WASHINGTON — Federal officials and the National Football League said Thursday that a national law enforcement initiative has snagged $19.5 million in counterfeit sports merchandise over the past year.
They made the announcement in Phoenix, the run-up to the Super Bowl being played there between the New England Patriots and Seattle Seahawks on Sunday.
Authorities said “Operation Team Player” began after last year’s Super Bowl in early February and targeted international shipments of fake merchandise at U.S. ports, which led to the discovery of warehouses, stores, flea markets and online and street vendors selling counterfeit game-related sportswear and tickets around the country.
Special agents from several agencies, including Customs and Border Protection and U.S. Immigration and Customs Enforcement’s Homeland Security Investigations, worked with the major sports leagues to identify and seize more than 326,147 counterfeit items, which included fake jerseys, ball caps, T-shirts, jackets and other souvenirs. Law enforcement officers have also made 52 arrests as part of the yearlong operation, which will continue through Feb. 6.
“Major events like the Super Bowl can highlight an economic problem we face throughout the year — counterfeit products put good, high-paying jobs at risk in places like Seattle, New England and Phoenix,” said David Hirschmann, president and chief executive officer of the U.S. Chamber’s Global Intellectual Property Center. “Sports fans need to be aware of criminals trying to take advantage of big events and holidays to sell counterfeit goods and compete with legitimate companies, like the ones that make the hats, jerseys or other Super Bowl souvenirs from many of our most trusted brands.”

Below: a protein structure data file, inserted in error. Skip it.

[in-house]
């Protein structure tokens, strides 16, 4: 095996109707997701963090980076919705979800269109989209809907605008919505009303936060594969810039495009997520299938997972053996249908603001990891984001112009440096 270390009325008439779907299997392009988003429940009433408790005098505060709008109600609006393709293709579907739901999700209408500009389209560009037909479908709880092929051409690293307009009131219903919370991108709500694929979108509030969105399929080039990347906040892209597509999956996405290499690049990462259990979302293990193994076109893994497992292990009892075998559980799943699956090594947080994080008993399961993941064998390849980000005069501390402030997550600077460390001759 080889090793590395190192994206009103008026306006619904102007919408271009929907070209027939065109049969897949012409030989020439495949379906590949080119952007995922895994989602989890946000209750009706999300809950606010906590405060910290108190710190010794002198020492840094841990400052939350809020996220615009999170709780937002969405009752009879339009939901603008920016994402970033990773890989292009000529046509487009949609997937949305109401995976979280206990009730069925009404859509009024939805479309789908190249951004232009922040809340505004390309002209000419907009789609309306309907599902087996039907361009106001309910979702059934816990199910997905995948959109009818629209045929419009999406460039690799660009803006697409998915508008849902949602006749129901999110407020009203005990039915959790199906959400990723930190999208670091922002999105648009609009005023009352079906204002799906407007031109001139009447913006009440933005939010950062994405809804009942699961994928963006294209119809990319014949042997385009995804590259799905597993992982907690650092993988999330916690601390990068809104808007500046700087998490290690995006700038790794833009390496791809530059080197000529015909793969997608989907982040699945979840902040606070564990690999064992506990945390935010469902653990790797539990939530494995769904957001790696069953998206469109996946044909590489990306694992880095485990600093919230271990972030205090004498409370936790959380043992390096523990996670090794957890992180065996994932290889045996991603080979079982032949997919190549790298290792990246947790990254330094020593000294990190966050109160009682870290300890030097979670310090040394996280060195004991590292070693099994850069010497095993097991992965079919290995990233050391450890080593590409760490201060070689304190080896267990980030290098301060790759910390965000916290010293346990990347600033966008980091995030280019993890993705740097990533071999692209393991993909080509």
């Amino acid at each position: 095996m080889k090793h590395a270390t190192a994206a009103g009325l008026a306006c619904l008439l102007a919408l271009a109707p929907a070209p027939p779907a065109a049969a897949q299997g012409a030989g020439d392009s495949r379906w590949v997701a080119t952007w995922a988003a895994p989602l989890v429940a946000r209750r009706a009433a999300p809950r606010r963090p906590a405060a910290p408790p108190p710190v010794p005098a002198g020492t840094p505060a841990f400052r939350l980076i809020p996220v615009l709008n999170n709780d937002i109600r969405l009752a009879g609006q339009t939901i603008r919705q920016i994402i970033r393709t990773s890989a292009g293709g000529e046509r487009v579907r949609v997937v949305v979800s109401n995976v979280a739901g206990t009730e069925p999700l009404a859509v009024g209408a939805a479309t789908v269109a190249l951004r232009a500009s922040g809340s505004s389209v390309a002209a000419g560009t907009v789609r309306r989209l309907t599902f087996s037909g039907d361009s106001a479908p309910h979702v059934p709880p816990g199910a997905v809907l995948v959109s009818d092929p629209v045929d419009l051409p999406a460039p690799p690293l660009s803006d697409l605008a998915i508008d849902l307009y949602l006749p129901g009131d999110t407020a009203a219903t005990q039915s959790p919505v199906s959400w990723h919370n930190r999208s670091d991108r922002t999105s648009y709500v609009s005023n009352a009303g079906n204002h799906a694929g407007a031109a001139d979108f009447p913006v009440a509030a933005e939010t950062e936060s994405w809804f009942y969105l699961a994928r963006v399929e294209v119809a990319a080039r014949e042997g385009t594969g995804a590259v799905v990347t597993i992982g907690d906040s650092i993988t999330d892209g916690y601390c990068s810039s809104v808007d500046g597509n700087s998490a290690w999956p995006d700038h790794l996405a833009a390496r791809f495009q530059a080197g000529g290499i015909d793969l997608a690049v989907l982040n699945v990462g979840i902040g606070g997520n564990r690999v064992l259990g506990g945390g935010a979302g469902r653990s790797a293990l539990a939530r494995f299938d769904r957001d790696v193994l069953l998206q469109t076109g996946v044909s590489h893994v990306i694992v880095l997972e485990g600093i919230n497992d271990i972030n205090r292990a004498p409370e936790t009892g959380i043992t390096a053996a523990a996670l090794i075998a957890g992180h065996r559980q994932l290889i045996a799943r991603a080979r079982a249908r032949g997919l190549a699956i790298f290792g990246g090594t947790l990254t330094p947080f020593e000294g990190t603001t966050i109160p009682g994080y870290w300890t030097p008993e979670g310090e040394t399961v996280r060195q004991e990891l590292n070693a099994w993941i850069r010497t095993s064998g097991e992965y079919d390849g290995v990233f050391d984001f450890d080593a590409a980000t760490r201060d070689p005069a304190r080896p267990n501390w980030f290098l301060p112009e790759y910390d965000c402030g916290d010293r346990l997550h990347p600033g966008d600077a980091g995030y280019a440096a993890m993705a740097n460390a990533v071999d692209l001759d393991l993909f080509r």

ICE director Sarah Saldaña said, “Whether it’s the child in Southeast Asia working in deplorable conditions or local stores going out of business, intellectual property theft is a very real crime with very real victims. No good comes from counterfeiting American products regardless of whether they are all-star jerseys, air bags or aspirin.”